The strongest basis for the belief in deterrence is the eminent plausibility of the theory from the viewpoint of common sense. That the foresight of unpleasant consequences is a strong motivating factor is a familiar experience of everyday life. It would be a bold statement that this well-known mechanism of motivation is of no importance in the decision to commit or not commit an offense. Most offenders, and even more so most potential offenders, are within the borders of psychological normalcy. There is no prima facie reason to assume that they are insensitive to negative inducements.

Historical experiences from police strikes and similar situations show that even a short breakdown of criminal justice leads to great increases in offenses such as burglary and robbery (Andenaes, 1974, pp. 16–18, 50–51). By introspection many know that the risk of detection and negative sanctions plays a role for their own compliance with rules about taxation, customs, drinking and driving, and other traffic offenses. It seems to be a universal experience that police regulations that are not enforced gradually cease to be taken seriously. Paradoxically, the consequences of police corruption can be mentioned as a demonstration of the deterrent impact that the criminal law has when the machinery of justice is working normally and properly (Andenaes, 1975, pp. 360–361). All available data indicate that organized crime flourishes most where the local police have been corrupted. Police corruption paralyzes enforcement and gives professional criminals a feeling of immunity from punishment. That crime flourishes when the criminal justice system is paralyzed through corruption is another way of stating that a criminal justice system that works normally does deter crime, or at least some forms of crime, to some degree.

It seems safe to conclude that criminal law and law enforcement play an indispensable role in the functioning of a modern, complex society. However, from a practical point of view, this insight is of limited value. Policymakers are not confronted with the choice of retaining or abolishing the whole system of criminal justice. The choices are of a much more narrow kind. The legislator sometimes has the choice between criminalization or decriminalization of a certain type of behavior, such as homosexual conduct, abortion, pornography, or blasphemy. More often the choice is between a somewhat stricter or milder penalty or between somewhat higher or lower appropriations for the police or other control agencies. For the police, the prosecutor, the judge, and the prison administrator the choices are still more limited. The questions of practical importance do not refer to the total effects of criminal law but to the marginal effects of this or that change in the level of punishment or the allotment of resources (Zimring and Hawkins, pp. 7–8). These effects are difficult to foresee. Decisions on whether to change or not to change are often made on the basis of overly simplistic assumptions.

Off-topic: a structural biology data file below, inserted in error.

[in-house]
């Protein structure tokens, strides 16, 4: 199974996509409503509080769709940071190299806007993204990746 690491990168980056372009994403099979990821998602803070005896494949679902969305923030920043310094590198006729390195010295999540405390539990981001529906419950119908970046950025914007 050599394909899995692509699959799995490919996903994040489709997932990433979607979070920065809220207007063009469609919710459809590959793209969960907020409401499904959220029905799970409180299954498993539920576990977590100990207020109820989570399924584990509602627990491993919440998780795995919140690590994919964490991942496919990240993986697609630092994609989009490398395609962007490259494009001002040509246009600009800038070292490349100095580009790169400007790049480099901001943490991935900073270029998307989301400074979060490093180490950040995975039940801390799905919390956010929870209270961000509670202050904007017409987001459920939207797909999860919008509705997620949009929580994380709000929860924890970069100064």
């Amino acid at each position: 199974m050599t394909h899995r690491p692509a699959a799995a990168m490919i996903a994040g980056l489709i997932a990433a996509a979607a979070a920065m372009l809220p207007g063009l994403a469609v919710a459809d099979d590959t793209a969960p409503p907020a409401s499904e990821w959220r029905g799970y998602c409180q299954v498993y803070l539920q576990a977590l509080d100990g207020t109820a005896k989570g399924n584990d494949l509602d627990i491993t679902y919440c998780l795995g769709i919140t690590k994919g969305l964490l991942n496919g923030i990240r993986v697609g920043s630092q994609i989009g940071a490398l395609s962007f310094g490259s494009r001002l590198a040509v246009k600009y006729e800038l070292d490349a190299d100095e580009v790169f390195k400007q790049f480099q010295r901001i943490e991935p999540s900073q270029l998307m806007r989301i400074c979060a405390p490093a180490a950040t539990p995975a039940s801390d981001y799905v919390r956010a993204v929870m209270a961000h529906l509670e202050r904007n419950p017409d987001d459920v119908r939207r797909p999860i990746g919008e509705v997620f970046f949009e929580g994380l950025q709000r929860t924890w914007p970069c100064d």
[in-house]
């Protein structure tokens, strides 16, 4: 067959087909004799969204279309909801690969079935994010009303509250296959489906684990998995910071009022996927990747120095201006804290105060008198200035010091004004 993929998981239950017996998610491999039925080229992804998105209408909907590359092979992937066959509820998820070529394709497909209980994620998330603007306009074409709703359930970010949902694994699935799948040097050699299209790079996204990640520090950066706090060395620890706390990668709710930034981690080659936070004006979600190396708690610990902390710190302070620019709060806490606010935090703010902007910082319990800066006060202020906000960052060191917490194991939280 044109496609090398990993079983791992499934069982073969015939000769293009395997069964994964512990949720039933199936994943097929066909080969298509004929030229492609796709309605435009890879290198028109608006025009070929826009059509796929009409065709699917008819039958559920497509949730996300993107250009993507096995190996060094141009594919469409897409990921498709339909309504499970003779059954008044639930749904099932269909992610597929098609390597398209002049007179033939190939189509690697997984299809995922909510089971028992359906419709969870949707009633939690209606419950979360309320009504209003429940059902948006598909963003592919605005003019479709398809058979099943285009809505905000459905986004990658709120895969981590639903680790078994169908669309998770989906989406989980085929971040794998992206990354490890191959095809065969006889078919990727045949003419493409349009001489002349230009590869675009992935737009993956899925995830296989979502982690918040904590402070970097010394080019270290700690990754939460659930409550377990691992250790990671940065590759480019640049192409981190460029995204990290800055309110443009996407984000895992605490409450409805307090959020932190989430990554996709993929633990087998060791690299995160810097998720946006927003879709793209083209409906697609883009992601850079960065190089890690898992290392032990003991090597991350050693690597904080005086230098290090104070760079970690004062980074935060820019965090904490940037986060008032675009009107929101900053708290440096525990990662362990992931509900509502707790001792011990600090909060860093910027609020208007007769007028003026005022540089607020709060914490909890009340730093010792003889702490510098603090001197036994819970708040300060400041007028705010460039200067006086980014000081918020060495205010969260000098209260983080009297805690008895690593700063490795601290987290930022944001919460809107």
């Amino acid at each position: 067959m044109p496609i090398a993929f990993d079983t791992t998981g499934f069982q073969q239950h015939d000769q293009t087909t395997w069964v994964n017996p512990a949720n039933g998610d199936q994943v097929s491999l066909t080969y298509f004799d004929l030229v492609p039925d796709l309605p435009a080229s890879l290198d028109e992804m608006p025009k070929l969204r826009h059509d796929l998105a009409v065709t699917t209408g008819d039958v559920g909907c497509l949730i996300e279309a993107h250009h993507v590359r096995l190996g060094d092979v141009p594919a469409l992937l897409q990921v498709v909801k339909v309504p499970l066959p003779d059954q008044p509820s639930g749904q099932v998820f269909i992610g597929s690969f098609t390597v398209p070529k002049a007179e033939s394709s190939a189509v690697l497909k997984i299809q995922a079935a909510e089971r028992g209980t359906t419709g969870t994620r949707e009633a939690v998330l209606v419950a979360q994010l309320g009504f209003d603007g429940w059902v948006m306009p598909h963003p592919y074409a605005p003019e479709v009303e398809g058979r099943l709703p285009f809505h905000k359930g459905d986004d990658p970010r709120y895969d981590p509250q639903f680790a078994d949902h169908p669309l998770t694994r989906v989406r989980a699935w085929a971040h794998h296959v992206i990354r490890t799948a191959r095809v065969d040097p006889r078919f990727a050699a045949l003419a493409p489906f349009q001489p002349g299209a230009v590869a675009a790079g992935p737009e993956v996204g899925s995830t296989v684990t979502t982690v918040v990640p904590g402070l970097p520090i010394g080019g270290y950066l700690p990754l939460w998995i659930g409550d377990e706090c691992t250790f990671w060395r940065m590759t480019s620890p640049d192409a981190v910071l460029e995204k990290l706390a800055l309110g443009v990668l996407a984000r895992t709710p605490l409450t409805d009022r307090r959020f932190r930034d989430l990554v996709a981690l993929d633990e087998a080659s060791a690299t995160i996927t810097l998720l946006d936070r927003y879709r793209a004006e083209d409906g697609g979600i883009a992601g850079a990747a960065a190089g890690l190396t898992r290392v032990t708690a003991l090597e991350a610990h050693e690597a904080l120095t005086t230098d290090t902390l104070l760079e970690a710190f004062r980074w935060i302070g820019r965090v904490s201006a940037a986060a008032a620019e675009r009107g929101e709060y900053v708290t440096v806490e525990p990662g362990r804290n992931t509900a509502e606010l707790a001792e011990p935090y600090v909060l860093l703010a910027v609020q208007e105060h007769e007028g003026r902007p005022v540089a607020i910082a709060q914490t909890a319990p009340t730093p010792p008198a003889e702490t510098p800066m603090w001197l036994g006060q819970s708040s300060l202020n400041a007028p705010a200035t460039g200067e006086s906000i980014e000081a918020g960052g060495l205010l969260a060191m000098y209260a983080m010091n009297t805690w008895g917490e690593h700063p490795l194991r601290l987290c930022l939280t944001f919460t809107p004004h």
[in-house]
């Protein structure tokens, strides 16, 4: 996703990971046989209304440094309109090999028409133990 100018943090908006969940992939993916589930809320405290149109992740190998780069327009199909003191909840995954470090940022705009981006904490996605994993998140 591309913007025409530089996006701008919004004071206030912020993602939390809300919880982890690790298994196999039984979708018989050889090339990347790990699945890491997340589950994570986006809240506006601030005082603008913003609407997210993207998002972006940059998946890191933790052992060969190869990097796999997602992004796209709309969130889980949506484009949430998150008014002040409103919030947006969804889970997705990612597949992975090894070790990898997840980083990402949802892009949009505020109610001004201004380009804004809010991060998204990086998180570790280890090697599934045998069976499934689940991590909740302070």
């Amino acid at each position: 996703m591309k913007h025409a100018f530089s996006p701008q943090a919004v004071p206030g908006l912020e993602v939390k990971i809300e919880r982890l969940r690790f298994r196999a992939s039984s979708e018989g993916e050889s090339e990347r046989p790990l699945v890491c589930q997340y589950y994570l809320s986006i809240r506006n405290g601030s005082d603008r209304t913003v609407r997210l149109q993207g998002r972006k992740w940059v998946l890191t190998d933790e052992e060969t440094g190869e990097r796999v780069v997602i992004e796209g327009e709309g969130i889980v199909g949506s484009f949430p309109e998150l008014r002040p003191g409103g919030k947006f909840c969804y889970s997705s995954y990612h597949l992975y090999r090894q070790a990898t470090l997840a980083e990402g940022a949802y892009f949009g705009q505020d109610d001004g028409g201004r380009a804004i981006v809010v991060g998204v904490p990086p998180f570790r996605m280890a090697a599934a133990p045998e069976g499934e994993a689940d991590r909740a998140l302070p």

Factors in Deterrence

Severity and Credibility of The Threat

According to common sense, the motivating force of the threat of punishment will normally increase with the severity of the penalty and the risk of detection and conviction. It is a fair assumption that most offenses would not have been committed if the potential offender foresaw a 50 percent risk of being detected and receiving a severe prison sentence. Even in this situation there would, of course, be exceptions: cases of psychopathological crime, crime under extreme emotional stress, certain political crimes, and so on.

Since Beccaria it has been generally accepted that certainty of punishment is more important than severity, and research gives some support for this assumption. Such a simple formula needs qualifications. For example, in the field of white-collar crime a fine may be considered merely a business expense, whereas a prison sentence, through its stigmatizing character, may act as a strong deterrent. But if the level of penalties is already high, it seems probable that further increases in severity will yield diminishing returns. Moreover, excessively severe penalties may be counterproductive by reducing the risk of conviction. When the penalties are not reasonably attuned to the gravity of the violation, the public is less inclined to inform the police, the prosecuting authorities are less disposed to prosecute, and juries are less apt to convict.

Experience in Finland in the postwar years indicates that the general level of sentencing has a limited influence on deterrence. At the beginning of the 1950s the prison rate in Finland was about four times higher than in the Scandinavian neighboring countries (Denmark, Norway, Sweden). Since then the Finnish authorities systematically have endeavored to reduce the use of prison. Through decriminalization of offenses (most important public drunkenness), shorter sentences, more use of suspended sentences, community service, and heavy fines, the prison population has gradually decreased. In the 1990s it was on the same level as in the other Scandinavian countries, in which the prison rate has remained fairly stable (between 50 and 60 per 100,000 inhabitants).